Then there is everything else about the dial. The stepped date window was moved to 6 o’clock bringing about better overall symmetry. The indices are brushed, sharp and filled with lume. The hands are the same and the minute hand has only the arrow tip filled with lume, which has become a signature of the Aqua Terra. Look closer and you find that the applied logo is also brushed, but vertically to create a contrast to the horizontal dial. There are satisfyingly precise cutouts for the Seamaster name and dial text.
Finally, the teak pattern does not fill the dial; there is an outer ring for the second indices that helps the watch feel more compact than the 38 mm/41 mm case diameters on offer.
All of this is behind an AR-coated, slightly domed sapphire crystal. The complexity is there when you look for it.It was not just the aesthetics that were updated in 2017, but the Aqua Terra also received mechanical updates. There are three different movements found in the time-only Aqua Terra, all of them Master Chronometer Co-Axial movements. The caliber 8900 is found in the 41mm versions, while the caliber 8901 is finished to a higher standard reserved for precious metal models.
They both have 60 hour power reserves and a jumping hour hand, allowing the user to change the hours efficiently; perfect for traveling.
Then there is the 8800 used in the smaller 38mm model, although this has a slightly shorter power reserve at 55h. All movements are extremely non-magnetic, resisting up to 15,000 Gauss, making them some of the best in the industry.
Are there any problems with the Aqua Terra? Well, yes. There is always room to improve! These are all minor details. The date wheel is recessed from the dial, making it look slightly too deep and hard to read. The lume is not the brightest, although this is only really a point considering Omega push the fact it has 150m water resistance. It is on the thick side – this is down to the movement and can be seen across several Omegas. It is more noticeable on the 38 mm version, but it’s not so thick that I wouldn’t recommend it.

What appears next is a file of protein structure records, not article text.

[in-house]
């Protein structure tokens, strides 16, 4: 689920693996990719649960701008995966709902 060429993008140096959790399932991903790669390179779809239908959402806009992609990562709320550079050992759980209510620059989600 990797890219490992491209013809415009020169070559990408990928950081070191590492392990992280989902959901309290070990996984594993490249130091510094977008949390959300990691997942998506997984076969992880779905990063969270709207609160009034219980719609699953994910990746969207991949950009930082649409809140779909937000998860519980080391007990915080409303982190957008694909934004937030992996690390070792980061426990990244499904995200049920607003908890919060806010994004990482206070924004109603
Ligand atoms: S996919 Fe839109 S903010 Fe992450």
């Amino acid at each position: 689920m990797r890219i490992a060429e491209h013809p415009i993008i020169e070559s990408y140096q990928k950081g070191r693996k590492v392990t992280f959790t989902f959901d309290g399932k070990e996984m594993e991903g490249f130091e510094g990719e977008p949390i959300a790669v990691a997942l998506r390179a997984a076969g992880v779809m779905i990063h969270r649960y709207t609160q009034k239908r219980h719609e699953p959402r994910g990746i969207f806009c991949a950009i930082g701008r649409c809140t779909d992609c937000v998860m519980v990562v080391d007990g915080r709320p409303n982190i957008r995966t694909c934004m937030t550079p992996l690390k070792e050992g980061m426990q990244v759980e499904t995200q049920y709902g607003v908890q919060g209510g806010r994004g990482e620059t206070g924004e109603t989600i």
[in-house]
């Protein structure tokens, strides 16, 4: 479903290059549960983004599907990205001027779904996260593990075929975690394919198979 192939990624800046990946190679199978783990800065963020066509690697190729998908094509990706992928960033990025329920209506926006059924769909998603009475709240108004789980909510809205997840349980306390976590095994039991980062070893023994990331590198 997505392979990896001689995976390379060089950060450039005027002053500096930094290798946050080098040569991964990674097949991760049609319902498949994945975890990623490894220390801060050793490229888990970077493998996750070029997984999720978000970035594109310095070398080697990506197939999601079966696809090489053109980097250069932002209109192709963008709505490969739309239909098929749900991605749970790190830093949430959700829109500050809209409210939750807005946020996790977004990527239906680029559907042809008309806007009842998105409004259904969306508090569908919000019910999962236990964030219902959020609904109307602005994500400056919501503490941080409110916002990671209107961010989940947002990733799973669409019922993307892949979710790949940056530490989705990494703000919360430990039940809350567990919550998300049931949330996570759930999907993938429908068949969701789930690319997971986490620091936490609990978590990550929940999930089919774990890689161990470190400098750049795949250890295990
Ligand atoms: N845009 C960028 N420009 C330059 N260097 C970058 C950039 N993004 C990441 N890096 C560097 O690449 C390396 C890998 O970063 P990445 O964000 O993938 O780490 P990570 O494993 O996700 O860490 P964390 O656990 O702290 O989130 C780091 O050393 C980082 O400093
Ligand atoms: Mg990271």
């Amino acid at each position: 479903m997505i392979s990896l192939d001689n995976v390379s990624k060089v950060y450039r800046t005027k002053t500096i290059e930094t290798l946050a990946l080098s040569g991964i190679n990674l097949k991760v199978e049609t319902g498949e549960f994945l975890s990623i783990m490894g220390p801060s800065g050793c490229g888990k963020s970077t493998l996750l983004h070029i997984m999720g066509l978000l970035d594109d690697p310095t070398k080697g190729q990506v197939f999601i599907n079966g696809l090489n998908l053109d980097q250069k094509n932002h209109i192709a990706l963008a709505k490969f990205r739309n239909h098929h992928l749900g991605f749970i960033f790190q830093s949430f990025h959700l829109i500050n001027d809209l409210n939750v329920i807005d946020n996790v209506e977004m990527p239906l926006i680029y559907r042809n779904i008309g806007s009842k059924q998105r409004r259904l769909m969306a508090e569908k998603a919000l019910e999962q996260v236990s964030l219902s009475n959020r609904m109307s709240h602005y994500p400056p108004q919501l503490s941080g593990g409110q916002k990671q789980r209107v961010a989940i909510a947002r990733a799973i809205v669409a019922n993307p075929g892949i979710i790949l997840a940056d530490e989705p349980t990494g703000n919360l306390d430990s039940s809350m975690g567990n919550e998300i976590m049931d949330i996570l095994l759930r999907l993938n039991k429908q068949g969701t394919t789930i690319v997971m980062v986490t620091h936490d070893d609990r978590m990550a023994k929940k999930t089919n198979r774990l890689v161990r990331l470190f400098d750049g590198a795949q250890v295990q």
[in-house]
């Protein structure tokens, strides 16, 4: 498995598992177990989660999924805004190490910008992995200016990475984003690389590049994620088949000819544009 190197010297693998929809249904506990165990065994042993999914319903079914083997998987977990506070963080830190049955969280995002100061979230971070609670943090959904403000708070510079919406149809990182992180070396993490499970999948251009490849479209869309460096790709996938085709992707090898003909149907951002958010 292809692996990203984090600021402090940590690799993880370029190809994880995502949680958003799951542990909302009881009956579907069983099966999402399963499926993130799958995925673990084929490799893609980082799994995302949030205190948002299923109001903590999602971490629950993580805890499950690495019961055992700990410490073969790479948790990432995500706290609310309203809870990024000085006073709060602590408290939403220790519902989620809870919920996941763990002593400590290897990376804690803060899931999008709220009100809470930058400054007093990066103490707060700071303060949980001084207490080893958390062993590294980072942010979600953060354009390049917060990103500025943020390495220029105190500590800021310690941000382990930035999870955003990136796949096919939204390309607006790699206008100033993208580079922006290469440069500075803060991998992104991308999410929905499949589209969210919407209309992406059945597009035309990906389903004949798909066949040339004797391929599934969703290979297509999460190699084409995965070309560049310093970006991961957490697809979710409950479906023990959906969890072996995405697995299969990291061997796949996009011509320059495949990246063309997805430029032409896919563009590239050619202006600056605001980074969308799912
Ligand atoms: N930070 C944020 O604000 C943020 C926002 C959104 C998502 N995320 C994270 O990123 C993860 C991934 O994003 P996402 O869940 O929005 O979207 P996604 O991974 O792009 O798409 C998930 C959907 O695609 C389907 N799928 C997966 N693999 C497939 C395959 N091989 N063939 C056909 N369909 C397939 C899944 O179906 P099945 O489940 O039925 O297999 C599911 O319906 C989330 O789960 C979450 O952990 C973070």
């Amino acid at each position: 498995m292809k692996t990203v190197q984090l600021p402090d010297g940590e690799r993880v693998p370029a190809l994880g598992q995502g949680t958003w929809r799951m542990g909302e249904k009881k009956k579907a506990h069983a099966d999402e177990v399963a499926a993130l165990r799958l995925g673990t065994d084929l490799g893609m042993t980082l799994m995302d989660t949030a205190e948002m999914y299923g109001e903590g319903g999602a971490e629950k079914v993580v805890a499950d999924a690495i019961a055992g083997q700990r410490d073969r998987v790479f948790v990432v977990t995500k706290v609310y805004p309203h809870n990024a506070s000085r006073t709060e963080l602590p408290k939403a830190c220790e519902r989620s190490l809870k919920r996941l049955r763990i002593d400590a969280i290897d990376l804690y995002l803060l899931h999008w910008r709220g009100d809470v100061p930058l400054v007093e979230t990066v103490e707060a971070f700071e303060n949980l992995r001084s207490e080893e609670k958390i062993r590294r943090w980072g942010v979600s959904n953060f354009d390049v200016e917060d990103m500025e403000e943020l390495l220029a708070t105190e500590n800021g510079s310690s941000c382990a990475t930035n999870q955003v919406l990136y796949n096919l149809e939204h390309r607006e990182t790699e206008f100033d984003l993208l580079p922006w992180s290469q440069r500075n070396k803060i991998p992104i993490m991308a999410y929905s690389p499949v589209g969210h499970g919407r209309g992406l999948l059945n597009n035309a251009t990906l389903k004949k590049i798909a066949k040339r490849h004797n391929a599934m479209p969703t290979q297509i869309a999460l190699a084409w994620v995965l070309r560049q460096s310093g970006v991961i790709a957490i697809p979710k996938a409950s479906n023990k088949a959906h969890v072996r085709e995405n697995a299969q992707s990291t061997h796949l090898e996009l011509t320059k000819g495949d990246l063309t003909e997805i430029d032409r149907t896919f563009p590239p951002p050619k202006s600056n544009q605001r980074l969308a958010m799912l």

Then there is the price
When considering just the Aqua Terra the price $5,900 (with bracelet) seems fair. But taking into context the Seamaster 300M it doesn’t make sense. The 300M is £4,840 (with bracelet) and comes with a rotating bezel, higher water resistance, the whole James Bond association (if you like that) and a METAS-certified 8800 movement. These are all small areas that Omega could improve on for the next big Aqua Terra update. I must stress though that this does take much away from the complete package on offer here.
Why is the Aqua Terra overlooked?
On paper the Aqua Terra is great and in person it is equally compelling. There is variation, versatility and, most importantly, availability. Yet it is not a watch that receives much attention. I understand that the heritage of the Speedmaster and Seamaster Diver 300M can’t be matched, but even when comparing the Aqua Terra to other watches, the recognition is relatively low. Just consider how much awareness the Rolex Oyster Perpetual commands, and it has a similar offering on paper.
I have two main theories of why this is.
Firstly, emotion and heritage. I have alluded to this in the post about the IWC Mark XVIII, but buying a luxury watch is, unsurprisingly, a luxury. There are many reasons for buying one including marking a special occasion, buying into brand recognition for status, wearing it as jewelry for men, or the story resonates. A watch is an emotive item in a world where we can check our phones for the time. Some people have an interest in the sport or profession a watch is associated with, or maybe a model that reminds them of a special someone.